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a book that everyone of us should read. second and added the army longer than i was in. [laughter] >> it has been over 35 years since carter outlined the carter doctrine a strategy that began in the sense of the militarization and you cite that as a turning point because we see some young folks of what was the carter doctrine and that change the foundation of america's longest war. >> it was a statement that jimmy carter though least
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bellicose president of the last half century made during his january 1980 state of the union address and in historical context that younger people may not recall that in january 1980 the united states recently suffered the second oil shock meaning at least the appearance of the shortage of oil that reminded all of americans that at that time the well-being of our country was dependent on our ability to access for resolve's -- reserves that was because of the i rainy revolution overturn the shah with the government that was hostile to the united
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states, pounding at the soviets were now occupying afghanistan so it appeared the soviets were trying to march westward into saudi arabia and iran. and carter was perceived to be a weak president presiding over a lackluster e economy as opposed of the was letting things like the iran hostage crisis and 1980 of course, was a presidential election year he wanted to be elected to his second term and politically it would make sense to strike a get-tough posture the carter doctrine was intended to do that but it implied or led to the militarization of u.s.
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policy in the middle east beginning with the persian gulf but ultimately including a far broader swath of territory in the islamic world. >> he did not for one second for c or expect all of the military interventions that were to follow in 1980 but it touches off or for the greater good. >> we always heard fighting to preserve our security was that accurate in was that all? >> is the yes but not all of it. it did make sense to say that at the outset that it was a war for oil because it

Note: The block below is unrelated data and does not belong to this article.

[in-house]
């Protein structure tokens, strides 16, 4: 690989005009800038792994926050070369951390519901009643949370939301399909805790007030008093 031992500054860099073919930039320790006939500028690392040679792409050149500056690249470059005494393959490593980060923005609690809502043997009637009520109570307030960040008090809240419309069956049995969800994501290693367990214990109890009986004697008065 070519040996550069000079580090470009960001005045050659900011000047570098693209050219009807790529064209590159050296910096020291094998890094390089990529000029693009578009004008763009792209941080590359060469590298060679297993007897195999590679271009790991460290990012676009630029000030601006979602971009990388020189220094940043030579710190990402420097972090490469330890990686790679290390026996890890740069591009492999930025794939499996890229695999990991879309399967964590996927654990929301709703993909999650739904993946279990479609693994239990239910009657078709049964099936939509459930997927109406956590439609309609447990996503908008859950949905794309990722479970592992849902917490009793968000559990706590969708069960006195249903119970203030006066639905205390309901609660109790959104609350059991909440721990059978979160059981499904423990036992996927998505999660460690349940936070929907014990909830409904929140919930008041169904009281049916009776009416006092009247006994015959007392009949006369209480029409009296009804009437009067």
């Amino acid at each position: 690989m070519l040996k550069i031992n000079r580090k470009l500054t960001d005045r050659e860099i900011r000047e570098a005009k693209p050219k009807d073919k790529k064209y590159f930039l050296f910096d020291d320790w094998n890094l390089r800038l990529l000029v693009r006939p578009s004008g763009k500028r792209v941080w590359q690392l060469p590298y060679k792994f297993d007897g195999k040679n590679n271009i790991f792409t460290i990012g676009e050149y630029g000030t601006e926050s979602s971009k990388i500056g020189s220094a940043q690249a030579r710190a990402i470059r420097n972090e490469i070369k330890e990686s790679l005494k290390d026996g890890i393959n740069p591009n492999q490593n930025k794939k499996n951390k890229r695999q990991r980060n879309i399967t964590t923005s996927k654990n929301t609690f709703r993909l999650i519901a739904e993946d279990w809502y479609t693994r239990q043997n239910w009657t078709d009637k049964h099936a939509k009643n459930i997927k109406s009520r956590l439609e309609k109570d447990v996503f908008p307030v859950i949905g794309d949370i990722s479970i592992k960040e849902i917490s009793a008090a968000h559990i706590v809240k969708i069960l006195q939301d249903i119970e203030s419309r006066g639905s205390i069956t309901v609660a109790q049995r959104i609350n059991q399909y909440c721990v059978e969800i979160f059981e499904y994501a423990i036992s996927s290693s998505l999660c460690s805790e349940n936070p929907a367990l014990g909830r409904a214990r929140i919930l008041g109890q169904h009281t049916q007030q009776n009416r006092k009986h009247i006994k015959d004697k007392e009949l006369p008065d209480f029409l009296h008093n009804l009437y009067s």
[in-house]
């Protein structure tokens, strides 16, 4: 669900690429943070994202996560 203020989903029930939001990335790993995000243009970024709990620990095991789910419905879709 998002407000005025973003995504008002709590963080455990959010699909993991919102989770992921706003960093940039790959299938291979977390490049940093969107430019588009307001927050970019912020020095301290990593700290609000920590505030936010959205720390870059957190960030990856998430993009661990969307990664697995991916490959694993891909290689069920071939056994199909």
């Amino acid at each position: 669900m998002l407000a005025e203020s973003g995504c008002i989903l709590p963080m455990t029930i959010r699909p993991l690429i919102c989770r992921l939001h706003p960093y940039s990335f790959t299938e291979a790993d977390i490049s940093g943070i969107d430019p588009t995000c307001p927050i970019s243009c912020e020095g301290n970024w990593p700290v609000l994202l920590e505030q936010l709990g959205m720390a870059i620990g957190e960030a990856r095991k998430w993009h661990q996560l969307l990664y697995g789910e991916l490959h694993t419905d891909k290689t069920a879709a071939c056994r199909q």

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appeared that our prosperity and well-being was contingent upon to insure that we had access to foreign oil but i argue in the book but it quickly dwarfed into something else and became a war to demonstrate the limits that apply to other countries need not apply to us to demonstrate with united states sets his mind to do something that we can that we can shape a large part of the world with the assumption being the use of american military power to assess the instrument to accomplish this. >> we hear so much of the
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term american exceptionalism president bush said american is a nation with the mission that comes from our most basic belief this great republic is the cause of freedom and a few years later obama said i believe american exceptionalism just as the british believe in british exceptionalism in greeks believed in greek exceptionalism. [laughter] isn't that one of the issues in the middle east? >> absolutely if you recall when president obama said i believe in american exceptionalism you also recall he got beat up by his critics for that the reason was his critics argued that
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there is nothing comparable to american exceptionalism that our exceptionalism is exceptional. [laughter] to the point of the question that yes emphatically one of the ames is to affirm american exceptionalism to push back against any impression that the american century was a fluke or fiction and i have to say not to be partisan but in particular with george w. bush administration response to 9/11 was very much to exemplify the emphasis. >> but not in the beginning? >> this book describes a war